4. Consider an odourless toilet
There’s more to ventilate in a bathroom than just moisture. Although it’s not the sexiest topic, toilet smells are a part of life… but they needn’t be!
Expella has developed a range of award-winning odourless toilets called Milu Odourless Toilets. Using innovative design, they install a fan into the toilet to expel odours before they enter your bathroom.
“We wanted to resolve an age-old problem and so blended design and technology to create our range of odourless toilets,” says Wes.
“The toilets look just like any regular toilet and we have a range of designs, including back-to-wall, in-wall and wall-hung.
“There are many ways to activate the fan. The most popular option is to have the fan come on when the bathroom light is turned on. Alternatively, you can have a dedicated manual switch or a motion sensor which sits in the ceiling just above the toilet.
“These toilets aren’t just for new bathrooms. You can replace your current toilet with an odourless toilet and I recently did this in my bathroom at home.
“Call me bias but I think these should become a standard in toilets as I don’t know anyone who likes the smell,” laughs Wes.
5. Consider your ventilation airflow in the design stage
A bathroom exhaust fan is great… but only if the overall airflow has been considered.
“The first step is to ensure there’s adequate make up air such as a gap under the door,” explains Wes. “As an exhaust fan needs to replace the air it extracts from somewhere, otherwise it won’t work effectively.”
He also advises to consider the position of the exhaust fan.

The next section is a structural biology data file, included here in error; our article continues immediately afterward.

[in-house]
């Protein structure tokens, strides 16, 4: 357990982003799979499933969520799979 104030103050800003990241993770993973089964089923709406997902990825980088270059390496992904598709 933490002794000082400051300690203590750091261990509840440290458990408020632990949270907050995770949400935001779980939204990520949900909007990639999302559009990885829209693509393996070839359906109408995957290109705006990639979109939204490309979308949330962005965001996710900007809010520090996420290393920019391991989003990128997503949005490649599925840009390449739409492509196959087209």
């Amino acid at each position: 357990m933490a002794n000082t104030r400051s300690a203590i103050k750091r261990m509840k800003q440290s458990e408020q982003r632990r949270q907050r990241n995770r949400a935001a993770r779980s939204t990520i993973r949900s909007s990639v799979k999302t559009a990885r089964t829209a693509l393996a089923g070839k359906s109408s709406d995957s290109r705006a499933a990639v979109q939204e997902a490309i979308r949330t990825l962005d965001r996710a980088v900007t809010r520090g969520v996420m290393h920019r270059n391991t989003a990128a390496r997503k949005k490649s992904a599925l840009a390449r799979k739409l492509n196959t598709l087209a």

“The idea is to have the grill or fan as close to the shower as possible while the make up air source is as far away from the fan as possible.”
Wes warns that if the exhaust fan is too close to the make up air source, it will create a short airflow cycle limiting its effectiveness.
6. Install underfloor heating
“Underfloor heating helps to dry a space out really quickly and just makes it so much more comfortable,” says Wes wisely.
“By reducing moisture quickly, it helps to mitigate the development of mould.”
7. Embrace heated towel rails
Similarly, Wes also advocates for heated towel rails in a bathroom.
“They prevent damp towels from lingering and dries them quickly. It stops that musty smell.”
8. Use the best wall insulation possible
Finally, Wes says good wall insulation is a must to minimise condensation.
“Condensation is surface moisture that can lead to issues like mould. The two major factors that can reduce condensation are airflow and heat. So generally speaking, the colder the walls, the more condensation will happen. This is why good wall insulation is so important.”
Have these tips on how to ventilate a bathroom helped you? We learned loads from our chat with Wes and hope you did too. If you’re interested in finding out more about their leading range of ventilation products — and that award winning odourless toilet — check out the Expella website.